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In Thriveal we talk about many key tenants as we are building our practices… value pricing, results only work environments, business models and system design, and knowledge work. Part of knowledge work requires understanding how our brains function and how we build disciplines into our daily, weekly, monthly schedules so that when called upon, we are doing our best work. A concept or state of mind that might be new to some of us is the idea of Flow. Many of us have experienced this… working on a project late into the night where heavy concentration and fresh insights seemed to ‘flow.’ We finished our project exhausted yet exhilarated with a glow of satisfaction and confidence that stayed with us.
Research on the various states of consciousness have taught us about the complexity of our minds and how much this influences our decision making, our motivation, and our performance over time. Flow is an optimal state of consciousness. Mihayl Csikszentmihalyi is sort of the godfather of flow. He saw ten core components of flow:
• Clear goals
• A loss of the feeling of self-consciousness
• Distorted sense of time
• Direct and immediate feedback
• Balance between ability and level and challenge
• Sense of personal control over the situation
• Activity is intrinsically rewarding, so action is effortless
• A lack of awareness of bodily needs
• Absorption: narrowing of awareness down to the activity itself Read more
Who doesn’t like a good David versus Goliath story? You know, the nerdy kid at school who has the last laugh at the expense of the most popular kid. Or the low seeded team defeating a high seed in a key game. Or what about the current Xero versus QuickBooks drama that is being played out in the accounting software space? These are all David versus Goliath stories; metaphors for nearly impossible victories and overcoming obstacles in our lives.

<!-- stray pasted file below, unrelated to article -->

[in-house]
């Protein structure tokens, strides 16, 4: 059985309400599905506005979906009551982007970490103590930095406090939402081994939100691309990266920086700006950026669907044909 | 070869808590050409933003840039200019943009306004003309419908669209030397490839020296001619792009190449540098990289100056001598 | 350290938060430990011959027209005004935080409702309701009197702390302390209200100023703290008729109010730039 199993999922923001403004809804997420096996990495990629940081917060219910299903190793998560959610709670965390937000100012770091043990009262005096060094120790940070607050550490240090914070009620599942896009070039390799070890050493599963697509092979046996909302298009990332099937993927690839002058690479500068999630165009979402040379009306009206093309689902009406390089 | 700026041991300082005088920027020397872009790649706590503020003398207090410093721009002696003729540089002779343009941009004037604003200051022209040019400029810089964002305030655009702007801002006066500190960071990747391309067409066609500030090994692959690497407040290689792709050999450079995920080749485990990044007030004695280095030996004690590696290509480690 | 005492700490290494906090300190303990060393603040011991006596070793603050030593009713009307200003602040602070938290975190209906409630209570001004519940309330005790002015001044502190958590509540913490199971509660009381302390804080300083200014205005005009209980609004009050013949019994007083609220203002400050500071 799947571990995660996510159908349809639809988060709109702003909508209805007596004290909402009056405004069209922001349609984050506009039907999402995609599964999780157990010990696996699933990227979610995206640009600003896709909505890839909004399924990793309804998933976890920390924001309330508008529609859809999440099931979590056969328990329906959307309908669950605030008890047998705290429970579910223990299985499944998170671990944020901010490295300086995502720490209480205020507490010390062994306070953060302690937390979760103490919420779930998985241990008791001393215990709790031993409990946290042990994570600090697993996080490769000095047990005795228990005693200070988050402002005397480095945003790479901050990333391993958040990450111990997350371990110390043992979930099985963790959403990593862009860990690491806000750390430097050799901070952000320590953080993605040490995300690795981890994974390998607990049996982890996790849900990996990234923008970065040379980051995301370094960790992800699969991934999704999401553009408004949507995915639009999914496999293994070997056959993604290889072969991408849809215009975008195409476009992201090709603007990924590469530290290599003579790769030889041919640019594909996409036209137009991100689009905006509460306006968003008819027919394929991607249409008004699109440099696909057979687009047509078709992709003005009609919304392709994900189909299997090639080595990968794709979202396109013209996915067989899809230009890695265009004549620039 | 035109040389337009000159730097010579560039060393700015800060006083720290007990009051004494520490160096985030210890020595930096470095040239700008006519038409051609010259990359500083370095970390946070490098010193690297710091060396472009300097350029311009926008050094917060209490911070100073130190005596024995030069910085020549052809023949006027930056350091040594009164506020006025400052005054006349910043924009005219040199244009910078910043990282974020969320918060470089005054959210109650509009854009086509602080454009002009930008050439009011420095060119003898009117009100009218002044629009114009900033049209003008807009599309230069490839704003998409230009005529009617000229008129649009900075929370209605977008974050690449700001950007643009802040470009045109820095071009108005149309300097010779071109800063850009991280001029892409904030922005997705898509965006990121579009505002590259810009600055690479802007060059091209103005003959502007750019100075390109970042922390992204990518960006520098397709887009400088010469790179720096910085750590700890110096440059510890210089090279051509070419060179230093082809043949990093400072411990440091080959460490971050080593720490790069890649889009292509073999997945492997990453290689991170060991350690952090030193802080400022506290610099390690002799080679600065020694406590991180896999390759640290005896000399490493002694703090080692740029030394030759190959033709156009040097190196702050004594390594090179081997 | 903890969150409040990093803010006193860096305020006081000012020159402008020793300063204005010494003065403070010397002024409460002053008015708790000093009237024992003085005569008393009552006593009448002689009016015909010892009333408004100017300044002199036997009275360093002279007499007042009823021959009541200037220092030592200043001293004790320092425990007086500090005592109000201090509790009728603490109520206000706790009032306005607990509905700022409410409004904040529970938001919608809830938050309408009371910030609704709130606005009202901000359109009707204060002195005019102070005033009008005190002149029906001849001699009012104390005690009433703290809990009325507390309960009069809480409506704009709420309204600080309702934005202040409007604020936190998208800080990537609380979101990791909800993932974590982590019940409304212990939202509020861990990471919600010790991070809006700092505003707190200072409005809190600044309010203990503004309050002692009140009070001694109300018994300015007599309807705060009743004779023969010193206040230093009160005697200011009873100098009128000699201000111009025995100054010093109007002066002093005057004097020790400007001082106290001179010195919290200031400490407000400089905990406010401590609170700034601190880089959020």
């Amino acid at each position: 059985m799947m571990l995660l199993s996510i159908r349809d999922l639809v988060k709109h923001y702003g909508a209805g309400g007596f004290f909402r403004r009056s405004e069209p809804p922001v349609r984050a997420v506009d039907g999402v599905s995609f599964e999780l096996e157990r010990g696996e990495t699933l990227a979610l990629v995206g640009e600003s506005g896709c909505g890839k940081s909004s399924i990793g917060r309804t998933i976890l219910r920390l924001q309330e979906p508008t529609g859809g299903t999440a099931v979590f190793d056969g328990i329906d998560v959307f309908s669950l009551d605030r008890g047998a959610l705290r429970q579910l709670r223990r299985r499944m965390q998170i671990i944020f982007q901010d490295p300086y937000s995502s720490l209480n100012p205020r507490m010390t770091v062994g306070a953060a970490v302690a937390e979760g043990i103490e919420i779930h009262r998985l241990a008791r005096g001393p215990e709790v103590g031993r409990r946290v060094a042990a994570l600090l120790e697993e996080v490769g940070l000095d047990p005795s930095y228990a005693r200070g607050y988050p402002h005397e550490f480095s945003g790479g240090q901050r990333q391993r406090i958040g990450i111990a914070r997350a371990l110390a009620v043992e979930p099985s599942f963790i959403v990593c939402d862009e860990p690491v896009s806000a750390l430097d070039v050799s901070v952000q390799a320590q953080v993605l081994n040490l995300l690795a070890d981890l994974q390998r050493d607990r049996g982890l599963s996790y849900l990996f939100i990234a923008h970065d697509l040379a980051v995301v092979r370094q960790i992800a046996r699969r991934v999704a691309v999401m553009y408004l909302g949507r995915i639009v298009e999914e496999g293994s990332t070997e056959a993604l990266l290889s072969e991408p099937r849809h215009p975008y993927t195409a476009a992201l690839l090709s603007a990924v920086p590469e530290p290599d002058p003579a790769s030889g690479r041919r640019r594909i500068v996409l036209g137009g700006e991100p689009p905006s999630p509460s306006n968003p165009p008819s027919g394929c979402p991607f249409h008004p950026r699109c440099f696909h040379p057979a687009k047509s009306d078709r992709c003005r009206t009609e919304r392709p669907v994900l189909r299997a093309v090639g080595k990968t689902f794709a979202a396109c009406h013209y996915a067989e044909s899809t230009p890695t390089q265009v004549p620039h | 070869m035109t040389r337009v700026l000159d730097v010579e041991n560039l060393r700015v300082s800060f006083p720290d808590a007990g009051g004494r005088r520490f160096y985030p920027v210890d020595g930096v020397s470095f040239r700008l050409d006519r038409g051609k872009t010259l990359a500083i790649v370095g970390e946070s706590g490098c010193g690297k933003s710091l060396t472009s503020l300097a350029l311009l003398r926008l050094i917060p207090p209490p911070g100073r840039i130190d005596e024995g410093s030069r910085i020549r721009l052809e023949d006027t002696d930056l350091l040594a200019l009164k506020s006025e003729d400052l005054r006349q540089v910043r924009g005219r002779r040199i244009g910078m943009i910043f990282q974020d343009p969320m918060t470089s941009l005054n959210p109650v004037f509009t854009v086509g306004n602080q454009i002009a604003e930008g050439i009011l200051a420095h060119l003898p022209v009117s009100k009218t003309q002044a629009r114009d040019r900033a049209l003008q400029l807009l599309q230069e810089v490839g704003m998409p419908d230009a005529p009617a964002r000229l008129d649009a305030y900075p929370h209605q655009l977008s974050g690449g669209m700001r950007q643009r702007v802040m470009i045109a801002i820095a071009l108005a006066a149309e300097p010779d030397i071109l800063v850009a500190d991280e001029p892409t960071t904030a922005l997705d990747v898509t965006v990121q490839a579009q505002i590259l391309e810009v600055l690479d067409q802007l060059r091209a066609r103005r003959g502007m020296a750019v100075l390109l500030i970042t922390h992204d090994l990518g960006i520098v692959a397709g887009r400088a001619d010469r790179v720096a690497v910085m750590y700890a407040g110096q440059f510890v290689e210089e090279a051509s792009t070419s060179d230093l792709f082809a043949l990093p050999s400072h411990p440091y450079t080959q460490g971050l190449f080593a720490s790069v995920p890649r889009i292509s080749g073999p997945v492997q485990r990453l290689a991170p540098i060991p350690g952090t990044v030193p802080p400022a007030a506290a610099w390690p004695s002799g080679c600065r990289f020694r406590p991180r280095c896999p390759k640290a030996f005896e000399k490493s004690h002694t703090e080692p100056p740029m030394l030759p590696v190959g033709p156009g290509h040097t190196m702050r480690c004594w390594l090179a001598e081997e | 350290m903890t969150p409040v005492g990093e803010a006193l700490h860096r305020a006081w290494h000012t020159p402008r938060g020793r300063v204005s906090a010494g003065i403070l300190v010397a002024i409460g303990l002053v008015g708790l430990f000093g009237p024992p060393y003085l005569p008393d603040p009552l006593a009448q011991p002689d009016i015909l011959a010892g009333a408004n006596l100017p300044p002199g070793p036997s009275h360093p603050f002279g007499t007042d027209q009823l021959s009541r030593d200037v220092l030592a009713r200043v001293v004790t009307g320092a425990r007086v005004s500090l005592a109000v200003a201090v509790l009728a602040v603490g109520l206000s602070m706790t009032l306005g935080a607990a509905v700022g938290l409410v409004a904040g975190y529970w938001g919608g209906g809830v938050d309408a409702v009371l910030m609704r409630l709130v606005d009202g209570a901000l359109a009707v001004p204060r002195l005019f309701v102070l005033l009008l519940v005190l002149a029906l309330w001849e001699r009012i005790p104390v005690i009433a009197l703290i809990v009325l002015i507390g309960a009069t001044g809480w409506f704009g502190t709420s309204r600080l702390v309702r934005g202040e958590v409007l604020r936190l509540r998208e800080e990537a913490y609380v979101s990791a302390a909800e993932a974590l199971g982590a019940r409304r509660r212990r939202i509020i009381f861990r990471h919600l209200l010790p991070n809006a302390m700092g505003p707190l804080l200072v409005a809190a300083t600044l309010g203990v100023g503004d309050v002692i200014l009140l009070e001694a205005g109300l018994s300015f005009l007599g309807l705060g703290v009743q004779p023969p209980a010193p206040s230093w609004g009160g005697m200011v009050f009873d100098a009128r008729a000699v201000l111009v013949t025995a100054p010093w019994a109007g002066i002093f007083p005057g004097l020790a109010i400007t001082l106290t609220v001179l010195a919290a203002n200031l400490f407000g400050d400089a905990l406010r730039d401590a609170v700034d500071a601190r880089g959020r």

I have been enjoying Love Works by Joel Manby. It’s a leadership book. It’s one of those books that, when you are reading it – or listening, in my case – you’re thinking, “Exactly!” the whole time. It’s like you already knew the concepts, but it took another person to articulate them and make sense of them with stories and examples.
Love Defined: Joel Manby defines love as being a verb. It’s not the mushy romantic feeling or the word we use when we REALLY like something. We throw the word love around to mean all sorts of things, but the Greeks had many words for different kinds of love. For the sake of leadership in a work setting, the word for love discussed by Mr. Manby is agape. Agape leaves feelings out of the equation and focuses on commitments and decisions.